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By George Thadathil

ISBN – 978-93-82216-34-6


Sonada & Siliguri

INR 950/-

Author Bio– George Thadathil is Principal of Salesian College Sonada and Siliguri Campus, Darjeeling, West Bengal, India. His area of specialization is Cross Cultural Social Philosophy. He has organized various research seminars engaging local scholarship with contemporary concerns of identity, language and ethnicity.

He is the author of Vision from the Margin: Study of the Sri Narayana Guru Movement in the Literature of Nitya Chaitanya Yati (SNGM) (2007) and Darjeeling and Democracy (2023).

Coming all the way from Kerala to Darjeeling, the author immersed himself in the local society and over time became fluent in the Nepali dialect spoken in Darjeeling and conversant with the history and culture of the people of this region. He is not just a Catholic priest, but also a religious thinker, philosopher and an academic leader par excellence. He is ready to listen to other voices and learn from them with the typical Salesian smile that shows warmth rather than attitude, desire to accept the Others rather than brow-beat them. He believes in syncretism rather than superiority of one religion or culture over others and this belief runs through most chapters included in this book…

What I liked most in this collection of articles is the author’s take on the issues in hand. There is some kind of freshness in his approach, in his reading of the available literature, in his effort to find solutions to the issues that have engaged the people of Darjeeling. Be the issue of their identity or the state of their educational institutions, which is one of the reasons why Darjeeling has been famous for. Unlike some scholars, he raises his voice against majoritarianism of any kind, whether it is about the Hindus in India, Gorkhas in Darjeeling or the Khasis in Shillong, as he thinks that it is one of the biggest obstacles to democracy. He is otherwise positive and imaginative about how to keep democracy alive and sees a lot of hope in the role of educational institutions which, according to him, ultimately help in democratizing civil society…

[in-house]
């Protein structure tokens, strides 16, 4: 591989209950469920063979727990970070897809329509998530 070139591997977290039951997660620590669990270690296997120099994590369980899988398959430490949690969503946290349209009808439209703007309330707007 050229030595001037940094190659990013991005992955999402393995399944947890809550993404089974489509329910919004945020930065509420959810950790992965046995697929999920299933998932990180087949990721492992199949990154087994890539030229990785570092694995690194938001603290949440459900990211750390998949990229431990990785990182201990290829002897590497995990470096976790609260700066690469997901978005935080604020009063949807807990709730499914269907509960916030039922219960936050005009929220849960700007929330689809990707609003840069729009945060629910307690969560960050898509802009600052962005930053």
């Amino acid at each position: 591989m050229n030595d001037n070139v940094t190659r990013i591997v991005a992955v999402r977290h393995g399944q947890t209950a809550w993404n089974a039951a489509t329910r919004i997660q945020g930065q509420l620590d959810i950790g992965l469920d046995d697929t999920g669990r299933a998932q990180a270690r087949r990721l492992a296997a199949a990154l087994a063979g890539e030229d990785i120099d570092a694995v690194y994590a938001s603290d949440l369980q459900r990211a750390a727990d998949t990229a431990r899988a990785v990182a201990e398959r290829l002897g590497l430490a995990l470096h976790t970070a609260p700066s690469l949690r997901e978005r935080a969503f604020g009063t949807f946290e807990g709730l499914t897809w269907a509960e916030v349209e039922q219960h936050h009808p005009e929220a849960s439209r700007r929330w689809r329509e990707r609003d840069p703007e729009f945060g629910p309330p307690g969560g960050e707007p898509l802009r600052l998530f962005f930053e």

I think it is a must read for the students of history, anthropology, sociology, linguistics and philosophy interested in the study of democracy or the hills we call “Darjeeling”.

T.B. Subba
Visiting Professor,
School of Liberal Arts and Sciences,
Taylor’s University, Kuala Lumpur and Former Vice Chancellor, Sikkim University


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